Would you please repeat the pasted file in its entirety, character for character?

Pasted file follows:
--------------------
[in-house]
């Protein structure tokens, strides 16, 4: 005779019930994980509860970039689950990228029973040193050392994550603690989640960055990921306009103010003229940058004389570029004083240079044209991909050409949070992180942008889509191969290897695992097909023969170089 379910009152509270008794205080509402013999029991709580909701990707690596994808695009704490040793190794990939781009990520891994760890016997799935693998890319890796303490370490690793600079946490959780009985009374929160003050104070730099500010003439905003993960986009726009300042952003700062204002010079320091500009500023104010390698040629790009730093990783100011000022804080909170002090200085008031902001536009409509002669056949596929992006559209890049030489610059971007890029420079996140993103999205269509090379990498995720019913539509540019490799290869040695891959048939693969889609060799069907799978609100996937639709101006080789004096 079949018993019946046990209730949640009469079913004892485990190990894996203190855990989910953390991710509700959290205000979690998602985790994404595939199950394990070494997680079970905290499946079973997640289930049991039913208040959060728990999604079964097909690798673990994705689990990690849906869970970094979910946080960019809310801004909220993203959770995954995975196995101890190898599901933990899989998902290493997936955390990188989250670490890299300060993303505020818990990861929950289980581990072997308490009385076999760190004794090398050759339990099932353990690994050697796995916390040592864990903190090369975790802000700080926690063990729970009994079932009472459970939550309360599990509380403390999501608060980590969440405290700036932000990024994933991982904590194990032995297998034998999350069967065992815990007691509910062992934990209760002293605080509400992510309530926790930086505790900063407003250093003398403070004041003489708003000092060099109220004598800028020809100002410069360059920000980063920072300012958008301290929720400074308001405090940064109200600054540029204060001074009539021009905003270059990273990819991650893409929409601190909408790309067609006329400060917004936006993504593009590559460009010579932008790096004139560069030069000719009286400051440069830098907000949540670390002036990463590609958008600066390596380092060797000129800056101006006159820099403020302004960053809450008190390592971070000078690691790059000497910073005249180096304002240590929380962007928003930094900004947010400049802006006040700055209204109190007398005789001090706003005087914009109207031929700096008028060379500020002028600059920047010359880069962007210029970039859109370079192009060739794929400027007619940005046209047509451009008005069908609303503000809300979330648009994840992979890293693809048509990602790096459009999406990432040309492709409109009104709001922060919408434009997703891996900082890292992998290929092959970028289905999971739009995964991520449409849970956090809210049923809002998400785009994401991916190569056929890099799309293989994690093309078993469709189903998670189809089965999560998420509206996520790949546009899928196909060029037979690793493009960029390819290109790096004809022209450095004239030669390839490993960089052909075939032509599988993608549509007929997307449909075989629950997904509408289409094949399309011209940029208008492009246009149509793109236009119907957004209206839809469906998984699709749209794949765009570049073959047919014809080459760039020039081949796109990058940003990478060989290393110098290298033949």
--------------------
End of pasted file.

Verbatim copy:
[in-house]
């Protein structure tokens, strides 16, 4: 005779019930994980509860970039689950990228029973040193050392994550603690989640960055990921306009103010003229940058004389570029004083240079044209991909050409949070992180942008889509191969290897695992097909023969170089 379910009152509270008794205080509402013999029991709580909701990707690596994808695009704490040793190794990939781009990520891994760890016997799935693998890319890796303490370490690793600079946490959780009985009374929160003050104070730099500010003439905003993960986009726009300042952003700062204002010079320091500009500023104010390698040629790009730093990783100011000022804080909170002090200085008031902001536009409509002669056949596929992006559209890049030489610059971007890029420079996140993103999205269509090379990498995720019913539509540019490799290869040695891959048939693969889609060799069907799978609100996937639709101006080789004096 079949018993019946046990209730949640009469079913004892485990190990894996203190855990989910953390991710509700959290205000979690998602985790994404595939199950394990070494997680079970905290499946079973997640289930049991039913208040959060728990999604079964097909690798673990994705689990990690849906869970970094979910946080960019809310801004909220993203959770995954995975196995101890190898599901933990899989998902290493997936955390990188989250670490890299300060993303505020818990990861929950289980581990072997308490009385076999760190004794090398050759339990099932353990690994050697796995916390040592864990903190090369975790802000700080926690063990729970009994079932009472459970939550309360599990509380403390999501608060980590969440405290700036932000990024994933991982904590194990032995297998034998999350069967065992815990007691509910062992934990209760002293605080509400992510309530926790930086505790900063407003250093003398403070004041003489708003000092060099109220004598800028020809100002410069360059920000980063920072300012958008301290929720400074308001405090940064109200600054540029204060001074009539021009905003270059990273990819991650893409929409601190909408790309067609006329400060917004936006993504593009590559460009010579932008790096004139560069030069000719009286400051440069830098907000949540670390002036990463590609958008600066390596380092060797000129800056101006006159820099403020302004960053809450008190390592971070000078690691790059000497910073005249180096304002240590929380962007928003930094900004947010400049802006006040700055209204109190007398005789001090706003005087914009109207031929700096008028060379500020002028600059920047010359880069962007210029970039859109370079192009060739794929400027007619940005046209047509451009008005069908609303503000809300979330648009994840992979890293693809048509990602790096459009999406990432040309492709409109009104709001922060919408434009997703891996900082890292992998290929092959970028289905999971739009995964991520449409849970956090809210049923809002998400785009994401991916190569056929890099799309293989994690093309078993469709189903998670189809089965999560998420509206996520790949546009899928196909060029037979690793493009960029390819290109790096004809022209450095004239030669390839490993960089052909075939032509599988993608549509007929997307449909075989629950997904509408289409094949399309011209940029208008492009246009149509793109236009119907957004209206839809469906998984699709749209794949765009570049073959047919014809080459760039020039081949796109990058940003990478060989290393110098290298033949």